Text by L. Broadfoot
A septic system is an efficient, simple method of disposing of household wastewater. Consisting of two main parts – a holding tank and a drain field – the system uses natural processes to treat and dispose of all wastewater from a home’s kitchen, bathrooms and laundry room.
Water first flows from a home’s sewage line into a septic tank, a large underground watertight container, where the solids and liquids remain long enough to separate into three layers. Grease, soap suds and light solids will float, creating a scum layer on the top. Heavier solids sink to the bottom, forming a layer of sludge, leaving partially clarified liquid in the middle.
Bacteria found naturally in wastewater will gradually decompose most of the solid waste while it remains in the septic tank. This initial treatment of wastewater is an anaerobic process, the decomposition of organic materials without oxygen. Additives are not usually needed to initiate this biological process, and in some cases may disturb the sludge layer and cause clogs further down the system. While most of the solids will be broken down by bacteria, some non-decomposed solids will remain and eventually must be pumped out of the tank.
The size of the tank, the number of people in a household and the volume of solid waste will determine how often the tank should be pumped out. Most will need cleaning every three to five years, but the timing should be confirmed with a certified septic contractor.
Some septic tanks have two compartments, allowing the sludge layer to form with little disturbance from new wastewater entering the tank.
As new wastewater enters the tank at one side it displaces the fluid already there. This partially-clarified water then flows through pipes to the drain field.
The tank outlet may have a filter or baffle system to prevent solids from leaving the tank and clogging the drain field system.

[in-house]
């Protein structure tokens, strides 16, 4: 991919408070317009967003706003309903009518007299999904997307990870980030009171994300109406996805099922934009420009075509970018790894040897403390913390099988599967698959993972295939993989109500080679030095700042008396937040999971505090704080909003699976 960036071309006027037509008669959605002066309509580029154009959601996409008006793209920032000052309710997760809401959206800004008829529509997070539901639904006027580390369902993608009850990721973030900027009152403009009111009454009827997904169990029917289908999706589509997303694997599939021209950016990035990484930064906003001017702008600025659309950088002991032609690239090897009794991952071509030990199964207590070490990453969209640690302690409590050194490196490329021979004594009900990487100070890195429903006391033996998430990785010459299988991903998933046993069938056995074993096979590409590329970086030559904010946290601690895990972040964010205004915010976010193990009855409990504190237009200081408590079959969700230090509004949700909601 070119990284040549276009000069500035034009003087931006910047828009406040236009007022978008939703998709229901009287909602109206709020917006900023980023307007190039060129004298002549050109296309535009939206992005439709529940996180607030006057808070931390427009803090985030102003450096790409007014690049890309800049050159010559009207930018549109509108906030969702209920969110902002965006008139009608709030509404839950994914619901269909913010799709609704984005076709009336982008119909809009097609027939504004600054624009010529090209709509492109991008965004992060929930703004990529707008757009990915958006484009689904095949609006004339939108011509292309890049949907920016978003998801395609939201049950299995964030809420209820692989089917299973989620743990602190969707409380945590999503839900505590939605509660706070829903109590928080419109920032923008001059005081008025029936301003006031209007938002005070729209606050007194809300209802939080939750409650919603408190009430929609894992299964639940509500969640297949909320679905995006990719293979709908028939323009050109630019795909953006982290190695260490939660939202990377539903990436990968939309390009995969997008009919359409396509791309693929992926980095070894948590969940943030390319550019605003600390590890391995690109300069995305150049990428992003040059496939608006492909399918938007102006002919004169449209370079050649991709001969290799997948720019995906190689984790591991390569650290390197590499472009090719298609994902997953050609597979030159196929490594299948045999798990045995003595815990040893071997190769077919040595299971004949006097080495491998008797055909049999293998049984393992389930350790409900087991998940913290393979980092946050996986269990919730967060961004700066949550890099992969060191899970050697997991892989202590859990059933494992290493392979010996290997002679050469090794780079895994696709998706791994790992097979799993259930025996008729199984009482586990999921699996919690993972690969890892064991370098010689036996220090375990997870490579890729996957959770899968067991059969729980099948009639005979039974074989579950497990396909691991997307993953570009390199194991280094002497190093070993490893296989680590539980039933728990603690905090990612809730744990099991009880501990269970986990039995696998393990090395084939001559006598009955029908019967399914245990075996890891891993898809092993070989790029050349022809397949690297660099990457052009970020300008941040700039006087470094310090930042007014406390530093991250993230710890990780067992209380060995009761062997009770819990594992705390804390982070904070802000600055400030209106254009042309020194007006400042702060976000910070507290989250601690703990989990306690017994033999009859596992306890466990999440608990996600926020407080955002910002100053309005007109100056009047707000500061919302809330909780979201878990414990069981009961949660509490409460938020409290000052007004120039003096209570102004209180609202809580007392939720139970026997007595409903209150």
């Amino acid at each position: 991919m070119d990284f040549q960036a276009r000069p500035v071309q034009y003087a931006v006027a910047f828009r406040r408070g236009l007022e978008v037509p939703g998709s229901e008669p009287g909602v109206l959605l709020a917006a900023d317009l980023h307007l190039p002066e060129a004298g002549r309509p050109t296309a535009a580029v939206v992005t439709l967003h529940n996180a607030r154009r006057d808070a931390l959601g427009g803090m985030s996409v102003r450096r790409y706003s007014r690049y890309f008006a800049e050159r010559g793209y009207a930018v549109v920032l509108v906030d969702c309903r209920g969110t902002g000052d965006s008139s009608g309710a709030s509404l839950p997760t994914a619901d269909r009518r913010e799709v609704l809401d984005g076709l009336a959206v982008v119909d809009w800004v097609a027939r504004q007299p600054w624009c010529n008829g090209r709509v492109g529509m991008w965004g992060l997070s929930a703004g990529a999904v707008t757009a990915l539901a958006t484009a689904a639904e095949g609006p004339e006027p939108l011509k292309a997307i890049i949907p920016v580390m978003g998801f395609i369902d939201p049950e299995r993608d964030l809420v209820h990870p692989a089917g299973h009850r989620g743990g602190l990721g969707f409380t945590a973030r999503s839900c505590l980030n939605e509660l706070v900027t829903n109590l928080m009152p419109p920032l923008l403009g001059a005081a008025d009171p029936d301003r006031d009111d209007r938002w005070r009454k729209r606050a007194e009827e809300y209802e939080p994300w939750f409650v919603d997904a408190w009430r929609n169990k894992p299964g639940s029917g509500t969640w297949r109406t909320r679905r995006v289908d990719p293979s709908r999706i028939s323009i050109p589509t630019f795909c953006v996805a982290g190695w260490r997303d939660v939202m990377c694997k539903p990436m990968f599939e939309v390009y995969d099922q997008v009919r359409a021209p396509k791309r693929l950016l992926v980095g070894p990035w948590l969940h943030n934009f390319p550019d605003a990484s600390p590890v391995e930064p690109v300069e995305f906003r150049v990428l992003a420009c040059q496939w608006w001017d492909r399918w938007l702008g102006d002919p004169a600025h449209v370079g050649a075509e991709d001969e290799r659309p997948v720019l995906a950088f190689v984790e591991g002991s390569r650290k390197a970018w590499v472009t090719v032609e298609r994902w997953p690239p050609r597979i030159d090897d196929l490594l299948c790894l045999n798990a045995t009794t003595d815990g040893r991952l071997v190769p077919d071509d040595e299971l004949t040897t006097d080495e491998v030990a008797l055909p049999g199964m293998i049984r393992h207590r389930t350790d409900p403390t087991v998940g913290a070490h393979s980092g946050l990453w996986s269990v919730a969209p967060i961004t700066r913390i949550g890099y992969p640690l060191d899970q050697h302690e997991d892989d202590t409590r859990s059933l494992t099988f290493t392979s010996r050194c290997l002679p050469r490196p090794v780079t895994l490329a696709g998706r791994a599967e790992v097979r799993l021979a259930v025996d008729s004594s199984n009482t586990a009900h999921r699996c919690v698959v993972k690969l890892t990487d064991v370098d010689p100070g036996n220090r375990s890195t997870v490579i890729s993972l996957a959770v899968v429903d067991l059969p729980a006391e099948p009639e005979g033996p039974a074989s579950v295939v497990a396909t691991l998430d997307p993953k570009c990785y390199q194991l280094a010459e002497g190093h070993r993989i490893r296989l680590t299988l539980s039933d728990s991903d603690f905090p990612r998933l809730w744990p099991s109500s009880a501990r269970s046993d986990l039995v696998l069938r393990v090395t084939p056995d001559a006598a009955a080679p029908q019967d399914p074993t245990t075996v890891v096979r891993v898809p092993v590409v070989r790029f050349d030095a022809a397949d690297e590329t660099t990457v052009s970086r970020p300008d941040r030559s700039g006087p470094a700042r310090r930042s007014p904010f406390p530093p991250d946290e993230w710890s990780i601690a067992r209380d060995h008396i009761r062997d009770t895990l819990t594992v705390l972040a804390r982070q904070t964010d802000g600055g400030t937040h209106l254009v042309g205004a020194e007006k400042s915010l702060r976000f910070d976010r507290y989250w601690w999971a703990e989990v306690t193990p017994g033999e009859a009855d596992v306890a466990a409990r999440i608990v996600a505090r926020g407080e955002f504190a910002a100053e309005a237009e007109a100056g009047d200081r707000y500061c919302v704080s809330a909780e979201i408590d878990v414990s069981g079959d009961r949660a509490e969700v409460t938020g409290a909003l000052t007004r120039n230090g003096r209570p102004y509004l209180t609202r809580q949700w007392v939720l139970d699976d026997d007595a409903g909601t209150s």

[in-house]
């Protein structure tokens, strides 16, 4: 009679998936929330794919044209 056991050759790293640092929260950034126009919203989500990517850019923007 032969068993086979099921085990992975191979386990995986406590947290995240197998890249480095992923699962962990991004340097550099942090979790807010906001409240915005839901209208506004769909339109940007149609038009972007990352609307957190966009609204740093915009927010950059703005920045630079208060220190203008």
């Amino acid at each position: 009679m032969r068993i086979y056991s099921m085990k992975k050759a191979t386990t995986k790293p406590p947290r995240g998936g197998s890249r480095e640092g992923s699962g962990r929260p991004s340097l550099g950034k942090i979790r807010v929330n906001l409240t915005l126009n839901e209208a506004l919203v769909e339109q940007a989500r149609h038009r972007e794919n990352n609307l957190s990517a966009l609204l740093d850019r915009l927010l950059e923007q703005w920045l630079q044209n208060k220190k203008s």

Most septic systems simply use gravity to move the liquid from the tank to the drain field, but some will have an added pump tank for pressure distribution, which powers the liquid to the drain field in cycles.
The clarified liquid flows to the drain field, also called a leach field or an absorption bed, and through a series of perforated pipes or tiles, one to three feet below the soil surface. The fluid then filters through layers of gravel or soil and returns to the natural water system. The type of soil and how well it absorbs water will determine the size of the drain field. If the ground absorbs water slowly the pipes may rest on a bed or in trenches of gravel or sand.
As the fluid is dissipated and leaches through the ground, oxygen helps complete the process of biological decomposition, and the drain field provides the final step in the treatment and disposal of wastewater.
The entire drain field area should be free of deep-rooted plants, and left undisturbed other than a mowed lawn at the surface. Measurements and diagrams of pipe placement will ensure that the area is protected from future development. Some municipalities require a designated replacement area, should the initial drain field need repair or installation of additional pipes.
Unpleasant odors around plumbing fixtures or around a septic tank or slow-running drains may indicate a problem with a septic system. The most common reason for system failure is from a build-up of sludge which clogs either the drain field pipes or the soil itself. Lush green growth or standing water over the leach field, even in dry weather, may indicate the water is not filtering downward fast enough, and may flow, untreated, into surrounding groundwater or wells. Drinking water wells should be tested regularly for nitrates and bacteria.
Normal amounts of household cleansers and detergents won’t affect the biological septic processes, but excessive amounts of chemicals or latex paint shouldn’t be flushed into the septic system. Non-decomposable items should not be added to the system – cigarette butts, paper towels, hygiene products, coffee grounds or grease. The tank will have to be cleaned more often if solid waste is added from a garbage disposal.
If a tank is cleaned regularly, a properly operating septic system won’t require any other maintenance, and should last for twenty to thirty years.